Sunday, June 05, 2005

A 9/11 Commission for Prisoner Abuse?

By William Fisher

On the heels of the dustup over the nomination of John Bolton to be the next U.S. ambassador to the United Nations, President Bush’s next congressional tsunami may well be a provision tucked away in a proposed anti-terrorist bill. That legislation would establish an independent 9/11-type commission to investigate U.S. abuse of prisoners throughout the world.

The legislation, introduced by Senator Joseph Biden of Delaware, the ranking member of the powerful Senate Foreign Relations Committee, last January, attracted virtually no media attention. But Biden – often rumored to be a candidate for the presidency in 2008 -- said on a television program last Sunday, “This Week with George Stephanopoulos”, that he expects the bill to come before the committee in the next couple of weeks.

Not surprisingly, the legislation – titled “The Targeting Terrorists More Effectively Act of 2005” -- has wide support from Democrats. But some congressional sources indicate it may also find favor among a number of moderate Republican committee members.

In introducing the legislation, Biden appeared to go out of his way to downplay the commission proposal, instead emphasizing other anti-terrorist provisions.

But it is the empanelling of an independent commission – long resisted by President Bush – that is most likely to trigger fireworks on Capital Hill and at the Pentagon, the CIA and the White House.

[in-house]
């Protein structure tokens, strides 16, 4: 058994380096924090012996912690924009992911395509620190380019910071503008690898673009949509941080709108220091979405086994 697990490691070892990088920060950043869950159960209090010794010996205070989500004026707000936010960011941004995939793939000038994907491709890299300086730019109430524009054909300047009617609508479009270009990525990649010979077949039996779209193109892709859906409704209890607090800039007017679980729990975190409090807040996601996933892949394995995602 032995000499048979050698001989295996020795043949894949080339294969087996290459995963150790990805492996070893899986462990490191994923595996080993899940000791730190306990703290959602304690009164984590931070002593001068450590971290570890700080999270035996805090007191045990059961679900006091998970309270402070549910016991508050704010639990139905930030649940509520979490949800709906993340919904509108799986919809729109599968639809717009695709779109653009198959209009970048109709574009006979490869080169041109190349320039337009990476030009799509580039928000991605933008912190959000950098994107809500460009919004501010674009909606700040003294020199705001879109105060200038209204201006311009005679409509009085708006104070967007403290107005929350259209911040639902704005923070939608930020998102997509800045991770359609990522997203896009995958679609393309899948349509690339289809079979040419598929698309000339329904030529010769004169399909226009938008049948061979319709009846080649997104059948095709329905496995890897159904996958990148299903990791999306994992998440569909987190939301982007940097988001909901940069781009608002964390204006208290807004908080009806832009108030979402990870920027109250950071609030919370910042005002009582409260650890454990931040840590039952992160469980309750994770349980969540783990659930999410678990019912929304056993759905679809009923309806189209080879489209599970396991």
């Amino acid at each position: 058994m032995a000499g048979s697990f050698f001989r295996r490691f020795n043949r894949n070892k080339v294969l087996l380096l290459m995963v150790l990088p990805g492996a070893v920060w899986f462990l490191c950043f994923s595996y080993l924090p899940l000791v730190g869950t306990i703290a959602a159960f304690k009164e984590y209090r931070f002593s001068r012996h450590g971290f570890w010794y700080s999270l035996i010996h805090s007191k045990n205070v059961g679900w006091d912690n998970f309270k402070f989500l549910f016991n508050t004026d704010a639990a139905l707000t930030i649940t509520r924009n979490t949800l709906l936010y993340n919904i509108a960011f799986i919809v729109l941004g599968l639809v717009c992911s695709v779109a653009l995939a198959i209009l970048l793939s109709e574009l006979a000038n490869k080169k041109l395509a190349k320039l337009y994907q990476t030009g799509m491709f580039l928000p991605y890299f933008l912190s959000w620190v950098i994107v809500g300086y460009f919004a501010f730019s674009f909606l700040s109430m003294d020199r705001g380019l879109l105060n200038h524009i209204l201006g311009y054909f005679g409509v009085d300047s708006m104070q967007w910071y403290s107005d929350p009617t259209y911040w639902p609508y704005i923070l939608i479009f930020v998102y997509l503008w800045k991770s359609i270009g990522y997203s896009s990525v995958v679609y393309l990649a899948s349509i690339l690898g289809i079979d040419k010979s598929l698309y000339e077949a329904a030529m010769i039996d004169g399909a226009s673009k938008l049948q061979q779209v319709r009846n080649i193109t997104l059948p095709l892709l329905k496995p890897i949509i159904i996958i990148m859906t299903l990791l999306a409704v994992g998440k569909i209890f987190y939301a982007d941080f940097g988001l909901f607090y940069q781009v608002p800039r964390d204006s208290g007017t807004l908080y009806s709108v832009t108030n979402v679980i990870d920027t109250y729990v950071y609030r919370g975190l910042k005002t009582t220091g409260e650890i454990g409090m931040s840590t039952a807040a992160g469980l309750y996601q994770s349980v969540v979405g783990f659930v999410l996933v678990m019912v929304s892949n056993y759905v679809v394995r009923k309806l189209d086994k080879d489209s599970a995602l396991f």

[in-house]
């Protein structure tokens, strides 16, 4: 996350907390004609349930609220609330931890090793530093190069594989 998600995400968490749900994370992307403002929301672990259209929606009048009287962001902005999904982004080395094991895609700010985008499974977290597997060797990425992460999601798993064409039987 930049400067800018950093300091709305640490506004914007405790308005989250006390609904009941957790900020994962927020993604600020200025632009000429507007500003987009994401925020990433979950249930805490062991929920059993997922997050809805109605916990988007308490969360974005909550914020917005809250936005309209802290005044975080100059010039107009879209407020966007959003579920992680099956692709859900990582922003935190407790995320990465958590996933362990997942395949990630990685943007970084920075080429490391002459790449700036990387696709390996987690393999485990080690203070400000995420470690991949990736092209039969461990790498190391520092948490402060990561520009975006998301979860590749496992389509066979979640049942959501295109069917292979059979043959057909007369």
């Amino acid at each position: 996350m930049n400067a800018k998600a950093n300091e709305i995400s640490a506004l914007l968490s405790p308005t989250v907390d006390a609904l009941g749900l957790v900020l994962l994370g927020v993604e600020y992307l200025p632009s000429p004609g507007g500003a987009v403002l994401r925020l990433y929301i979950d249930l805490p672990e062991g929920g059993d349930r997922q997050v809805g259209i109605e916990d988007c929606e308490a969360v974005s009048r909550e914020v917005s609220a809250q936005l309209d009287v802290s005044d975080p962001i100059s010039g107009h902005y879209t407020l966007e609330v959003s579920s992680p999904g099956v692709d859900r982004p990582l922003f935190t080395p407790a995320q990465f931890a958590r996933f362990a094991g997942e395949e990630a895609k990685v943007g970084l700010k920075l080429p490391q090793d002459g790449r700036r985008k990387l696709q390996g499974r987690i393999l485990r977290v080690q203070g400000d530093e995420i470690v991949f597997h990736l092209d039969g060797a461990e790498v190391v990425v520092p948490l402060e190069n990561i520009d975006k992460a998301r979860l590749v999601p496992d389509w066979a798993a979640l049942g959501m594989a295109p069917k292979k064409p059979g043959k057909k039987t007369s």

Unlike prisoner abuse investigations carried out by the Pentagon, it would specifically investigate whether individuals may have played a policy-making role in setting conditions for detainees, and examine frequently-reported differences of opinion between the Pentagon’s civilian leadership and senior members of the armed forces.

The Biden legislation would establish a national commission to examine the role of policymakers in the development of intelligence related to the treatment of individuals detained during Operation Iraqi Freedom or Operation Enduring Freedom, and the impact of the abuse of prisoners by the U.S. personnel on the security of the armed forces.

Its structure and mandate would be virtually identical to that of the 9/11 Commission.

The proposed bi-partisan 15-member body would consist of prominent U.S. citizens, with national recognition and significant depth of experience in intelligence, law enforcement, or foreign affairs, or experience serving the government, including service in the armed forces.

Three commission members each would appointed by the majority leader of the Senate, the Speaker of the House of Representatives, the minority leaders of the Senate and the House of Representatives. The Judge Advocates General of the Army, Navy, and Air Force would appoint one member each.